Looking at it another way, it’s the difference in how the emergence (excuse me, evolution) of microbial resistance to antibiotics appears “in the trenches.” And when you’re in the trenches, “emerge” is what resistance appears to do (actually “emerge” and “spread”). What we as physicians dedicated to infection control then want to know is: How do we prevent the emergence of antibiotic resistance and, once it has appeared, how do we slow down its growth? The authors themselves recognize another problem with their paradigm:

The frequent use of the term “emergence” rather than “evolution” seemed more to be the result of a simplified phraseology that has “emerged and spread” out of habit and repeated usage. It may also be that many nonprofessional evolutionary biologists consider “evolution” to be a rather nonspecific word meaning “gradual change,” and that “emergence” more explicitly incorporates the component aspects of the evolutionary process, namely, mutation, recombination, and/or horizontal transfer of resistance. The word “spread” may, similarly, appear to incorporate the component processes of transmission, horizontal transfer, and increase in allele frequency. While these processes are recognized by professional evolutionary biologists as important aspects of evolutionary change, biomedical researchers may have the sense that the word “evolution” is itself too imprecise.

In addition, as the lecture at Grand Rounds showed me, there’s no shying away from evolution. Selection for resistant organisms was explained, and some of the factors that result in the evolution of resistant organisms were discussed in terms of selective pressures. On the other hand, much of the lecture was the usual depressing litany about how fast resistance appears after the introduction of a new antibiotic. Some antibiotics introduced less than five years ago have already selected for resistant organisms, some of which have become widespread. It’s depressingly amazing how fast evolution can happen.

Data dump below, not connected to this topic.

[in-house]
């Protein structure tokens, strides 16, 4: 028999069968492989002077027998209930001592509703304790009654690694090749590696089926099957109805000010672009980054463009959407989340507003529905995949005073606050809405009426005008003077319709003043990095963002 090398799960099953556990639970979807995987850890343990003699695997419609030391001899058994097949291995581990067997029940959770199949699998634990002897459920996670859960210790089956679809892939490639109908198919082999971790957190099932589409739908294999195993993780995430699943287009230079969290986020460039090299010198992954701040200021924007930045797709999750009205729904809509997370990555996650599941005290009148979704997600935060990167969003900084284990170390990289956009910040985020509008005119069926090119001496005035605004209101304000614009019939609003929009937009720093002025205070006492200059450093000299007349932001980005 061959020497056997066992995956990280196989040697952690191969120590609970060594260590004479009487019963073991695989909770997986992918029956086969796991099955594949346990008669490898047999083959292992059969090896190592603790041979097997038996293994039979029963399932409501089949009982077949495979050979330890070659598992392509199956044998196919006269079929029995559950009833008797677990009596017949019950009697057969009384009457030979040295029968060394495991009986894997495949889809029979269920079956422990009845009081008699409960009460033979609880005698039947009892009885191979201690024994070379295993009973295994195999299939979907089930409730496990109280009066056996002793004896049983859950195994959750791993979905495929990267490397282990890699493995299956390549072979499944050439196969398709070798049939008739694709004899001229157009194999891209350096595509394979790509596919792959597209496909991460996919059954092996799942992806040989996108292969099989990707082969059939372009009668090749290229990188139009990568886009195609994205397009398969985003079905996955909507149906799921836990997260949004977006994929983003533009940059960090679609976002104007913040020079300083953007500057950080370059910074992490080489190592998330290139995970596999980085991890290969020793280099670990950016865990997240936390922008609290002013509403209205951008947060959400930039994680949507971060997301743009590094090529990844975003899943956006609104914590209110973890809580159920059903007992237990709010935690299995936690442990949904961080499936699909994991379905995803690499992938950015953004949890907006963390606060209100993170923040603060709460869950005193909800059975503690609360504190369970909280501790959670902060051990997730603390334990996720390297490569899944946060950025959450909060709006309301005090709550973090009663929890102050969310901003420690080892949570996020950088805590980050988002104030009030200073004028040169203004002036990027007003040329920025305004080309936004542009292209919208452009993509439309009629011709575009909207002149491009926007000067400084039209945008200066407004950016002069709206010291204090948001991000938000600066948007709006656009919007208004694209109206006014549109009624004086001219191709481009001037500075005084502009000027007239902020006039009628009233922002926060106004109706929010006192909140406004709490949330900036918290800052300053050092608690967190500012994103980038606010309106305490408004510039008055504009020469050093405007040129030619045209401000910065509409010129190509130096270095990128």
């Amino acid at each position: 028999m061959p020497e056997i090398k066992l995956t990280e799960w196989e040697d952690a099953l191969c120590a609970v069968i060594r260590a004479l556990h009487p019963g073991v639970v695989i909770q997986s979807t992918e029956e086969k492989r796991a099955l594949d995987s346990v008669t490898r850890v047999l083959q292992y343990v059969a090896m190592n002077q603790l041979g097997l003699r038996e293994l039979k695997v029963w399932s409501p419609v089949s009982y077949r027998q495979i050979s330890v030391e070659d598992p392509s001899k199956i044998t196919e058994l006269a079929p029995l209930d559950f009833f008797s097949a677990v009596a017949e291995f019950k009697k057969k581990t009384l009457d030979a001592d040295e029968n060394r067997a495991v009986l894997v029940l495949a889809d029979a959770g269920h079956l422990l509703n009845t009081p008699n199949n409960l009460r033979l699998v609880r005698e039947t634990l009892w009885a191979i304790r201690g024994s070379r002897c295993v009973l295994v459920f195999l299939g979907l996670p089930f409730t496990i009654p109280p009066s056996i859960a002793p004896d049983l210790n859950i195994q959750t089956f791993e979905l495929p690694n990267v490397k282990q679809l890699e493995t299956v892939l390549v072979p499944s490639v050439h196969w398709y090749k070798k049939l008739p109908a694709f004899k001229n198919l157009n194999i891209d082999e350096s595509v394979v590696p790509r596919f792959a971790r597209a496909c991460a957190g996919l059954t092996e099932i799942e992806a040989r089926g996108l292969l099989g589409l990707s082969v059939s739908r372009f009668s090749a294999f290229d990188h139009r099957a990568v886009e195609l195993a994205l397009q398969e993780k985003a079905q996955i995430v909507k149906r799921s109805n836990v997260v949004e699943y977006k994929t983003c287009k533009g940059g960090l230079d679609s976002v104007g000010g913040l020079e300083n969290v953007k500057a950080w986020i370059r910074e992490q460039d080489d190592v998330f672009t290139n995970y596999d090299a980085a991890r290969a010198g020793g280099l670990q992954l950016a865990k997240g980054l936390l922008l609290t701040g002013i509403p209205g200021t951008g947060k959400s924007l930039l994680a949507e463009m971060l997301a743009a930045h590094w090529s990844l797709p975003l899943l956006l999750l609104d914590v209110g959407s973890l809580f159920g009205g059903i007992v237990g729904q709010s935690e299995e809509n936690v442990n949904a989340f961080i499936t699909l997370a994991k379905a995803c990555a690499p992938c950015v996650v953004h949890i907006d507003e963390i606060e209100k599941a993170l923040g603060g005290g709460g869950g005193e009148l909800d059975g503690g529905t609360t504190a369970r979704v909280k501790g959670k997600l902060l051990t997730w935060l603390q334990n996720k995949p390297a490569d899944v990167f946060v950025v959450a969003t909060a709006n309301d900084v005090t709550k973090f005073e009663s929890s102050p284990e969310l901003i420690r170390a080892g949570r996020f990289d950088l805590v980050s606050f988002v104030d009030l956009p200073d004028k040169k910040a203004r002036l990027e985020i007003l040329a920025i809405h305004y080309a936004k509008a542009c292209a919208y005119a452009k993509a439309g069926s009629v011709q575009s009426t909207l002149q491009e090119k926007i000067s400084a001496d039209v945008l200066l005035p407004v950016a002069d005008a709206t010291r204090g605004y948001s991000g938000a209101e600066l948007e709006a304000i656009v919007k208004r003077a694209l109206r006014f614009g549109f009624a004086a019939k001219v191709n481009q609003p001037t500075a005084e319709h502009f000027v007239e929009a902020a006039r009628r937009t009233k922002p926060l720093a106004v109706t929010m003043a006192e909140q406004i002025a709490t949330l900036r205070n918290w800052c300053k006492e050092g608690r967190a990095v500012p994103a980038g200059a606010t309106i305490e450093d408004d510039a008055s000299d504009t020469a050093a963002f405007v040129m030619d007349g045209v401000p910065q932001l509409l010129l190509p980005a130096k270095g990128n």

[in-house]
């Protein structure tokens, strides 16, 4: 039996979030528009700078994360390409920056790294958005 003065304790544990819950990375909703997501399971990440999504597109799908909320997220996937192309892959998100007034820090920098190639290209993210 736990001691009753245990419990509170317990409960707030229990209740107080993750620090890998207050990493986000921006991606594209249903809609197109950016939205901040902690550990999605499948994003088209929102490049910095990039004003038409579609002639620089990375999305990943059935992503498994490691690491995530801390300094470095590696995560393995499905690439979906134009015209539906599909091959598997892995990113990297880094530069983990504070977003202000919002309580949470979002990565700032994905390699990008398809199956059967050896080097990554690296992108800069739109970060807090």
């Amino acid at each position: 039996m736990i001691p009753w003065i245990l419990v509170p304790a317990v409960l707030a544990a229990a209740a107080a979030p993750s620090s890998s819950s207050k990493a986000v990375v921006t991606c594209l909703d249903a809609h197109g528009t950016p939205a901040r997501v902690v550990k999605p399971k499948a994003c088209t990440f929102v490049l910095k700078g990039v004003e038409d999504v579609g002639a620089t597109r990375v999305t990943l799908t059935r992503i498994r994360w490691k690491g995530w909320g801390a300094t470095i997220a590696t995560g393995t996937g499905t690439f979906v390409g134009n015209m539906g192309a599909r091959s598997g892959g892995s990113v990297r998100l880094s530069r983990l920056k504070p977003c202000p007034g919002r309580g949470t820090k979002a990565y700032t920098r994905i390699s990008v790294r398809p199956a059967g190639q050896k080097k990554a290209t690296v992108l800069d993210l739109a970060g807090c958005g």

One other aspect of this paper that most of those commenting on it have failed to mention is that the news isn’t all bad. Indeed, the authors looked at the number of uses of the word “evolution” in the titles of abstracts, NSF awards, and NIH awards, and found this:


There isn’t a decrease in the use of the word “evolution” in these titles in biomedical journals. Far from it. There’s actually been a steady increase, and this is a good thing.

Basically, I think this article, while provocative, doesn’t really tell us much of anything that we didn’t already know. It’s basically the proverbial tempest in a teapot. You can read into it whatever you want. Anti-evolution “intelligent design” advocates will see it as a whine that there’s not enough “propaganda” in the biomedical literature (an utterly ridiculous comment), and those of us who are disturbed at how poor the understanding of evolution among physicians (like me) will tend to view it as more evidence of how we in medicine either don’t understand or don’t care about evolution. In reality, all this observation indicates, if it indicates anything at all, is a difference in priorities and cultures between physicians and evolutionary biologists. I do, however, agree that it would be helpful if physicians publishing in the biomedical would make an effort to write explicitly in terms of evolutionary biology whenever appropriate.

By Orac

Orac is the nom de blog of a humble surgeon/scientist who has an ego just big enough to delude himself that someone, somewhere might actually give a rodent's posterior about his copious verbal meanderings, but just barely small enough to admit to himself that few probably will. That surgeon is otherwise known as David Gorski.

That this particular surgeon has chosen his nom de blog based on a rather cranky and arrogant computer shaped like a clear box of blinking lights that he originally encountered when he became a fan of a 35 year old British SF television show whose special effects were renowned for their BBC/Doctor Who-style low budget look, but whose stories nonetheless resulted in some of the best, most innovative science fiction ever televised, should tell you nearly all that you need to know about Orac. (That, and the length of the preceding sentence.)

DISCLAIMER:: The various written meanderings here are the opinions of Orac and Orac alone, written on his own time. They should never be construed as representing the opinions of any other person or entity, especially Orac's cancer center, department of surgery, medical school, or university. Also note that Orac is nonpartisan; he is more than willing to criticize the statements of anyone, regardless of of political leanings, if that anyone advocates pseudoscience or quackery. Finally, medical commentary is not to be construed in any way as medical advice.

To contact Orac: [email protected]